Local filmmaker Benjamin Kicknosway is one of eight participants selected for NSI IndigiDocs – a prestigious documentary filmmaking program run by the National Screen Institute (NSI).
Kicknosway will be taught by some of Canada’s top documentary professionals as he develops his film project.
Training was set to start for Kicknosway last month.
Kicknosway is a filmmaker from Walpole Island First Nation, who co-directed the animated short Wawatay in 2018, NSI officials say.
The film premiered at Toronto’s Nuit Blanche 2018, and has been shown at various festivals including Montreal First Peoples Festival, Ottawa International Animation Festival, Toronto Animation Arts Festival International and Vancouver International Film Festival.
In 2019, Kicknosway was part of the Netflix-BANFF Diversity of Voices Initiative for the Banff World Media Festival, NSI officials say.
During the last year, he has been working on film sets, in TV animation production and talking about himself in the third person.
He also enjoys spending time outdoors, gardening, fishing and hunting, or chasing around his growing number of nieces and nephews, NSI officials added.
“We are ready to kick off the 2021 edition of NSI IndigiDocs with the same great content and amazing faculty members who continue to make this program a success,” stated Kaya Wheeler, NSI program co-manager, in a media release.
“Though we are distanced, we have found a way to unite the students as a team and bring in industry professionals to help guide and inspire them along the way.”
NSI IndigiDocs is a part-time online program offering customized training for Indigenous documentary filmmakers who have an idea for a 10-minute film, NSI officials say.
The program has developed the skills of 54 Indigenous filmmakers, produced 28 short documentaries and created 359 jobs in independent productions with an overall budget of $582,943, NSI officials added.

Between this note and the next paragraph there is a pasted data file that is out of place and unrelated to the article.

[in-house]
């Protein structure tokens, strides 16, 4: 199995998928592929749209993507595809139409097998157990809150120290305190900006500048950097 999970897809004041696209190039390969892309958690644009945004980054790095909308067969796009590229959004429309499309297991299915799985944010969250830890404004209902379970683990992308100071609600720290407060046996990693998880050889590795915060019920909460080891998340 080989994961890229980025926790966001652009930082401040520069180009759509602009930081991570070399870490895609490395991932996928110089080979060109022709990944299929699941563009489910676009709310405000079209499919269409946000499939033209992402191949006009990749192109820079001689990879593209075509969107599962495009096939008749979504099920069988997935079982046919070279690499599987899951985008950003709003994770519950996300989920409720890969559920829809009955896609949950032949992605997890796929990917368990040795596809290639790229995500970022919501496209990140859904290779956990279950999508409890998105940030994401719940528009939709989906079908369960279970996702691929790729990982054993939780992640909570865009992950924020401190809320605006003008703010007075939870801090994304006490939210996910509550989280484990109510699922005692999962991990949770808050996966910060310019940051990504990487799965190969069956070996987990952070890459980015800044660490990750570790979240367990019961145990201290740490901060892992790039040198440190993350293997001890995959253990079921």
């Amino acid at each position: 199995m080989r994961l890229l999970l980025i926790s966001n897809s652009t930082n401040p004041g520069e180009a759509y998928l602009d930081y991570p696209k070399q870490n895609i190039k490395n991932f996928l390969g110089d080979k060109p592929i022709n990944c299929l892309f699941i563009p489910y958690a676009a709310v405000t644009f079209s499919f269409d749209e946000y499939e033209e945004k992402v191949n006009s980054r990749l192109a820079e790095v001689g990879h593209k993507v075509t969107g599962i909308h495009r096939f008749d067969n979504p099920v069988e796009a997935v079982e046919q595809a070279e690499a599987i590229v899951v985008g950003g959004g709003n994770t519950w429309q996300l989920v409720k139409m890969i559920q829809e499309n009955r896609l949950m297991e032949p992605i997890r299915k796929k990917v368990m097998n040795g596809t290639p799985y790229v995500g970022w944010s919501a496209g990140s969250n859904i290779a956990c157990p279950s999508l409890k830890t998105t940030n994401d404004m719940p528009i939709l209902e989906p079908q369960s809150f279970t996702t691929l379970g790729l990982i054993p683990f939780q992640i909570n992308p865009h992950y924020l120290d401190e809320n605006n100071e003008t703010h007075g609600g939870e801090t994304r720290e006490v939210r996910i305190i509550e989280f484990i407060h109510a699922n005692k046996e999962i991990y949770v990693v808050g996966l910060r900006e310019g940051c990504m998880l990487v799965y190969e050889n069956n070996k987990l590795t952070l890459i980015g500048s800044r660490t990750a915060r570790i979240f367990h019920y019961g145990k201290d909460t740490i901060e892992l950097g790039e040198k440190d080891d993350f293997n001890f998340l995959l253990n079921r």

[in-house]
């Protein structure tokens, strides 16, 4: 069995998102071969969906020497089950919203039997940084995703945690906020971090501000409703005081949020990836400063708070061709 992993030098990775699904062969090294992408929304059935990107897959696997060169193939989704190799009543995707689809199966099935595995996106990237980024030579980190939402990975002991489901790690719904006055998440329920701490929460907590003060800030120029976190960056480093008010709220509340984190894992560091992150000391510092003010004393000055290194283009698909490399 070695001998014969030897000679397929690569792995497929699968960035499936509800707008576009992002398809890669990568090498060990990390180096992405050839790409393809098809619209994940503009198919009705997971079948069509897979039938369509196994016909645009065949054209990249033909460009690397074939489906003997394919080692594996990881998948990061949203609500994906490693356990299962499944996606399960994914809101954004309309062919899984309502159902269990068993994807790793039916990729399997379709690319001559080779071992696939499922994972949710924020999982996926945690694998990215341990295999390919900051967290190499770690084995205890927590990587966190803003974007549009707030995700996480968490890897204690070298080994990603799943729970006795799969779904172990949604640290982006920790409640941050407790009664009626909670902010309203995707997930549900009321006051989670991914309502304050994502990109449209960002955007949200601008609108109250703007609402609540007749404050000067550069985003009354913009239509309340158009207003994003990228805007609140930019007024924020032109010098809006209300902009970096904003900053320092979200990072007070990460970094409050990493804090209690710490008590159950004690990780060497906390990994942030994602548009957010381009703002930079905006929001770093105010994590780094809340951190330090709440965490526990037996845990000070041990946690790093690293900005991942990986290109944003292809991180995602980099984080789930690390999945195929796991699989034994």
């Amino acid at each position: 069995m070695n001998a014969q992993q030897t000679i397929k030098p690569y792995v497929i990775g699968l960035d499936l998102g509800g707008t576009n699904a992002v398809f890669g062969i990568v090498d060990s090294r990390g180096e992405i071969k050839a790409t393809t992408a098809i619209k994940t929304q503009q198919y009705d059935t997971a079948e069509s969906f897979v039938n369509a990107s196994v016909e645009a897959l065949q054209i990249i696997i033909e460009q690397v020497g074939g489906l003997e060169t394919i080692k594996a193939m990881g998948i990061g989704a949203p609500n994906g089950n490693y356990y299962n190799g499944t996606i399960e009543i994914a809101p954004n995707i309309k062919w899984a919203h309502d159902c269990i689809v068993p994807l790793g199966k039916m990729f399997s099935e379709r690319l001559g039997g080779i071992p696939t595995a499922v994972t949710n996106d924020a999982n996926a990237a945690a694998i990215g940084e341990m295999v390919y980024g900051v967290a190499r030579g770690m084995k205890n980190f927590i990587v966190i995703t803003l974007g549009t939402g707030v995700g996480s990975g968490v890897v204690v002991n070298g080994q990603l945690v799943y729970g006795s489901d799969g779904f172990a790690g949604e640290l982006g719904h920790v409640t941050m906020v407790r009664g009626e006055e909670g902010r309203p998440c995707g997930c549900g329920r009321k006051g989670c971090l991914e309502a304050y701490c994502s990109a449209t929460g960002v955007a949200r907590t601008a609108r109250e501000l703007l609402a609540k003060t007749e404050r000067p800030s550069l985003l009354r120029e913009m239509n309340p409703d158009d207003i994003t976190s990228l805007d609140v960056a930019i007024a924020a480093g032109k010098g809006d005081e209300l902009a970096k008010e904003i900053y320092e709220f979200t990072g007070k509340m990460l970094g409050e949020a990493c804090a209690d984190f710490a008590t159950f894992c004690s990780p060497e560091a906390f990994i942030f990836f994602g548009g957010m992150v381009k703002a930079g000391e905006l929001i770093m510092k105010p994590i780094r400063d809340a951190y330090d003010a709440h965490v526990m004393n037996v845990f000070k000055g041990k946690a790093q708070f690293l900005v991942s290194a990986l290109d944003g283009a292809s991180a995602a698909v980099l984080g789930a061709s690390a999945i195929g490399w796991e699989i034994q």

During online boot camp training, students learn to develop their skills in writing, producing and directing from top industry experts.
At the end of phase one, all students will have a market-ready film proposal.
Students also attend the online edition of Hot Docs Canadian International Documentary Film Festival 2021, NSI officials say.
A jury will select up to four students to go into production and receive a cash award of up to $16,000 and approximately $10,000 of in-kind services.
Each student is paired with a mentor uniquely selected to meet their individual needs as they take their films into production.
Final post-production will be done through the National Film Board.
Completed films will be broadcast as a one-hour special on APTN.
Individual films appear on nfb.ca, nsifilms.ca and aptnlumi.ca.
Wheeler is the program co-manager along with Elle-Máijá Tailfeathers, who also serves as director advisor.
Filmmaker Shane Belcourt (Amplify, Red Rover) serves as story advisor, with Tyler Hagan (Experimental Forest Films) as producer advisor.
Eagle Vision’s Lisa Meeches serves as NSI’s Indigenous training programs advisor.
NSI IndigiDocs 2020-22 is funded by Program Partners APTN, Manitoba Sport, Culture & Heritage and RBC Emerging Artists Project; Indigenous Training Programs Partner Directors Guild of Canada (DGC); Boot Camp Presenting Sponsor Manitoba Film & Music; Strategic Sponsor documentary Channel; Supporting Sponsors Telefilm Canada, Super Channel and A&E Networks; Provincial Sponsor Manitoba Film & Music; Industry Partner the National Film Board of Canada; Industry Supporters imagineNATIVE Film & Media Arts Festival, Hot Docs Canadian International Documentary Festival and Service Sponsors Line 21 Media and iSplice Films.
NSI Core Funders are Manitoba Sport, Culture & Heritage and the City of Winnipeg through the Winnipeg Arts Council.